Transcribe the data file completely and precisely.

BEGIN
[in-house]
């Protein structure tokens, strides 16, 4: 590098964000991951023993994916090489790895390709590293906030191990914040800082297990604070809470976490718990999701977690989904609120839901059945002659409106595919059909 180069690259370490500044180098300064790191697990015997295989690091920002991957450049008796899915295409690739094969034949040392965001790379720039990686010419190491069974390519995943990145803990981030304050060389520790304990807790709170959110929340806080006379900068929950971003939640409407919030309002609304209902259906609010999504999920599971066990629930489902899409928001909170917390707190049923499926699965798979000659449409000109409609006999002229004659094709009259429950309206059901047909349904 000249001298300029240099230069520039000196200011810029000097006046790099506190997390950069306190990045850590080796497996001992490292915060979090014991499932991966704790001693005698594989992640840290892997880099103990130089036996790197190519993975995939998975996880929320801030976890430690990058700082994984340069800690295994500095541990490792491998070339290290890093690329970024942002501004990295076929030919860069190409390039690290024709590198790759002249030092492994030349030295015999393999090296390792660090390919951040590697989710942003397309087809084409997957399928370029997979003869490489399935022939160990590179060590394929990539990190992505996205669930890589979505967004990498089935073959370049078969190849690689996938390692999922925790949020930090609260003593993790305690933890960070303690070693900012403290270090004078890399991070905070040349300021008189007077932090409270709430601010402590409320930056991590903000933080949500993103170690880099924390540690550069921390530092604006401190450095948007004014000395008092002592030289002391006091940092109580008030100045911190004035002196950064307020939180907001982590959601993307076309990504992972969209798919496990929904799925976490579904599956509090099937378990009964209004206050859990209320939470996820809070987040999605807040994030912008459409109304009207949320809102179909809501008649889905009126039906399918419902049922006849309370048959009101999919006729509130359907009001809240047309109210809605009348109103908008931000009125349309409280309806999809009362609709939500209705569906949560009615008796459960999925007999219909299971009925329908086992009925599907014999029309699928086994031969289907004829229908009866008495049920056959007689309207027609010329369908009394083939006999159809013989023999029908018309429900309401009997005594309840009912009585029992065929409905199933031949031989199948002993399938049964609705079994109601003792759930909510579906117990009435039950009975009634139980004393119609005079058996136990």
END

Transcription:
[in-house]
């Protein structure tokens, strides 16, 4: 590098964000991951023993994916090489790895390709590293906030191990914040800082297990604070809470976490718990999701977690989904609120839901059945002659409106595919059909 180069690259370490500044180098300064790191697990015997295989690091920002991957450049008796899915295409690739094969034949040392965001790379720039990686010419190491069974390519995943990145803990981030304050060389520790304990807790709170959110929340806080006379900068929950971003939640409407919030309002609304209902259906609010999504999920599971066990629930489902899409928001909170917390707190049923499926699965798979000659449409000109409609006999002229004659094709009259429950309206059901047909349904 000249001298300029240099230069520039000196200011810029000097006046790099506190997390950069306190990045850590080796497996001992490292915060979090014991499932991966704790001693005698594989992640840290892997880099103990130089036996790197190519993975995939998975996880929320801030976890430690990058700082994984340069800690295994500095541990490792491998070339290290890093690329970024942002501004990295076929030919860069190409390039690290024709590198790759002249030092492994030349030295015999393999090296390792660090390919951040590697989710942003397309087809084409997957399928370029997979003869490489399935022939160990590179060590394929990539990190992505996205669930890589979505967004990498089935073959370049078969190849690689996938390692999922925790949020930090609260003593993790305690933890960070303690070693900012403290270090004078890399991070905070040349300021008189007077932090409270709430601010402590409320930056991590903000933080949500993103170690880099924390540690550069921390530092604006401190450095948007004014000395008092002592030289002391006091940092109580008030100045911190004035002196950064307020939180907001982590959601993307076309990504992972969209798919496990929904799925976490579904599956509090099937378990009964209004206050859990209320939470996820809070987040999605807040994030912008459409109304009207949320809102179909809501008649889905009126039906399918419902049922006849309370048959009101999919006729509130359907009001809240047309109210809605009348109103908008931000009125349309409280309806999809009362609709939500209705569906949560009615008796459960999925007999219909299971009925329908086992009925599907014999029309699928086994031969289907004829229908009866008495049920056959007689309207027609010329369908009394083939006999159809013989023999029908018309429900309401009997005594309840009912009585029992065929409905199933031949031989199948002993399938049964609705079994109601003792759930909510579906117990009435039950009975009634139980004393119609005079058996136990």